Make Way for Monarchs!

Jill Staake

Every weekend, the Focus on Natives segment highlights a plant, bird, or butterfly native to the Southeastern U.S. Know of a particular species you’d like to see featured here? Make your suggestions in the comments section below.

Focus on Natives:
Make Way for Monarchs!

Right now, in the forest of Michoacán, Mexico, the trees are stirring. As the sunlight grows stronger with the approach of spring, millions of pairs of wings begin to stretch, and flashes of orange begin to fill the air. The time has come… the monarchs are awakening, and getting ready to return north for the summer.

They’re headed our way!The monarch is one of our most beloved butterflies, so much so that it’s the state butterfly or insect of Alabama, North Carolina, and West Virgina, along with several other states. Children study them in school, and National Geographic has featured their amazing journey as part of the Great Migration series. NASA even sent them into space!

I’m fortunate enough to see them nearly every day of the year in my backyard here in Tampa, and as we speak, a dozen little caterpillars are already chomping their way through my milkweed. They’re migrating north now – you can check their progress on Journey North’s website, and report sightings of your own.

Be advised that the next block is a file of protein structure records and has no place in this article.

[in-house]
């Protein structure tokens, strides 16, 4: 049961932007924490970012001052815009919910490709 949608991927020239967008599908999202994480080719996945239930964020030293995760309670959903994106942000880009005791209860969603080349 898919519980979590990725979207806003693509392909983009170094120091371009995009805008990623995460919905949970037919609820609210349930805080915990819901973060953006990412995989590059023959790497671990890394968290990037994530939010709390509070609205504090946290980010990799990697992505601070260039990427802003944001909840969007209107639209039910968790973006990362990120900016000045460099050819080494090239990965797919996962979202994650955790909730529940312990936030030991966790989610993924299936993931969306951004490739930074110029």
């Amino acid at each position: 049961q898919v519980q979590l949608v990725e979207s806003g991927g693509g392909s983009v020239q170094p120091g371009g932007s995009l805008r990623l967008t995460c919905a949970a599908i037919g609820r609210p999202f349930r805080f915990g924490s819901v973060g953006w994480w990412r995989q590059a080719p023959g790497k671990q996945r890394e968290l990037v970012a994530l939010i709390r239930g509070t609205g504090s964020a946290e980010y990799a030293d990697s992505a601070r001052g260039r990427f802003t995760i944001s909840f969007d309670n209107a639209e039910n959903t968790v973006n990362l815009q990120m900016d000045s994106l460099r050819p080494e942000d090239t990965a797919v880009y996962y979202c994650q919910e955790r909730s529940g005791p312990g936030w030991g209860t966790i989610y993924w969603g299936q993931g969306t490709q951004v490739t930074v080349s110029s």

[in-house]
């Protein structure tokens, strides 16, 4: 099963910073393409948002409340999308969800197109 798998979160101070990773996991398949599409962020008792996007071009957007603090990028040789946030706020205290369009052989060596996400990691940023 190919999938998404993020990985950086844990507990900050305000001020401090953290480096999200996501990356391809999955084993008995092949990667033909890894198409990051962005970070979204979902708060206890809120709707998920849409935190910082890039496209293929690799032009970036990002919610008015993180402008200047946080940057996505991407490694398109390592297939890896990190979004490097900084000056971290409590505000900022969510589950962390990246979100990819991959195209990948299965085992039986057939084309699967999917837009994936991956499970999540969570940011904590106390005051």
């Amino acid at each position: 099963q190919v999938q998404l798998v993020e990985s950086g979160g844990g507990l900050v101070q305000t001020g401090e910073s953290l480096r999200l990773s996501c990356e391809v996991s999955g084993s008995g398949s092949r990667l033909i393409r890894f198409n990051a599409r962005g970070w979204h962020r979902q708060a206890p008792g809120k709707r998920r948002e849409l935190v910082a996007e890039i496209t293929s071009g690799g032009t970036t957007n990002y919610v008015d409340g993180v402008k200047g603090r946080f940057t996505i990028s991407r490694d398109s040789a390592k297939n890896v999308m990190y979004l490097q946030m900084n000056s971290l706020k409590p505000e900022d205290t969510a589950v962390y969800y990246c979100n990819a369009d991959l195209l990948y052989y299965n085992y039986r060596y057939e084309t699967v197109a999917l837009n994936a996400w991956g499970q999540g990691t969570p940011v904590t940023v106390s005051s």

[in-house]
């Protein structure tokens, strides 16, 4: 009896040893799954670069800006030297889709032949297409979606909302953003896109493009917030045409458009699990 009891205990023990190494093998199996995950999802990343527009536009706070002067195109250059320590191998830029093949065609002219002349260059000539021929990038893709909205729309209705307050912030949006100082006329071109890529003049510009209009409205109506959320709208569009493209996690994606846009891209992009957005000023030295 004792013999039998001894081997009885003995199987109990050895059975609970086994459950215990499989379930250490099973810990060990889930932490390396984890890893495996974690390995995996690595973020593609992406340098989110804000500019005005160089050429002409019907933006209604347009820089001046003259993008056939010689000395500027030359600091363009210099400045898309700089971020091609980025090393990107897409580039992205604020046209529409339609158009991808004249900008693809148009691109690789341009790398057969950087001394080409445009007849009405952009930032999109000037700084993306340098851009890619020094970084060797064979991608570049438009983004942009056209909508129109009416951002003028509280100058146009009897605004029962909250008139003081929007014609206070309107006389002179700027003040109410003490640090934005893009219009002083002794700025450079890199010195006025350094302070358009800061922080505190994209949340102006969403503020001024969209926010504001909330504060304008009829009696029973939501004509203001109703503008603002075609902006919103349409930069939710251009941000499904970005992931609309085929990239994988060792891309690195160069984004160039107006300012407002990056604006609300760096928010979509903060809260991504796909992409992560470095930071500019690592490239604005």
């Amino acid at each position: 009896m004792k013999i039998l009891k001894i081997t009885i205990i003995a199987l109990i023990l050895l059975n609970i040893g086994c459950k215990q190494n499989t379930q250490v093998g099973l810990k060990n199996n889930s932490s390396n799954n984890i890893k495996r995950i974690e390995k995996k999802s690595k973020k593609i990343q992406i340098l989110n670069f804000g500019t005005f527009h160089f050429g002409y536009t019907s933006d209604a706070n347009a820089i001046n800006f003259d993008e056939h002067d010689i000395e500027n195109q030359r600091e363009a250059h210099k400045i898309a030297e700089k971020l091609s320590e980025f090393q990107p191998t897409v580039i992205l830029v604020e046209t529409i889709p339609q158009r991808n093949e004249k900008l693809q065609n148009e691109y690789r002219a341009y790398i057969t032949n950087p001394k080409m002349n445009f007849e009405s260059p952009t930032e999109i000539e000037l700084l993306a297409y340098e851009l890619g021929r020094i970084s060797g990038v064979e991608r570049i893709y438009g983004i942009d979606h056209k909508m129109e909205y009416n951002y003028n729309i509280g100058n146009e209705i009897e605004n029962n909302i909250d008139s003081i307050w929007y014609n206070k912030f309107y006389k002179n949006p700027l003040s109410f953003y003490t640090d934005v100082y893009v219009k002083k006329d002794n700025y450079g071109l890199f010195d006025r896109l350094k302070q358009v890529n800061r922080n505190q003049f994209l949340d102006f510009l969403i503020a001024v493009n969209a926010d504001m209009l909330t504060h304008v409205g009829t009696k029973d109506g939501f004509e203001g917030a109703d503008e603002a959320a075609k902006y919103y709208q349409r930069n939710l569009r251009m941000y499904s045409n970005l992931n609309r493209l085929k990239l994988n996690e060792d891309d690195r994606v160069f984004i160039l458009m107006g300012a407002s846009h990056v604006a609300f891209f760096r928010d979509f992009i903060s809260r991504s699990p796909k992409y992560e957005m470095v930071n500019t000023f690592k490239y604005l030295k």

Let’s take a closer look at this incredible insect, and learn how you too can bring them to your own garden.

Monarchs are sexually dimorphic, and telling them apart is easy. Look at the lower hindwings - females (bottom) have wider black lines, while males (top) have thinner black lines and black "scent spots" they use to draw females during mating.

Who:

What:

  • Genus: Danaidae, the milkweed butterflies
  • Family: Nymphalidae, the brush-footed butterflies
  • Wingspan: 3.5 – 4 inches
  • Lifespan: About 2 weeks as an egg/caterpillar, 2 weeks in chrysalis, and 4 weeks (non-migratory) – 6 months (migratory) as a butterfly.

Where and When: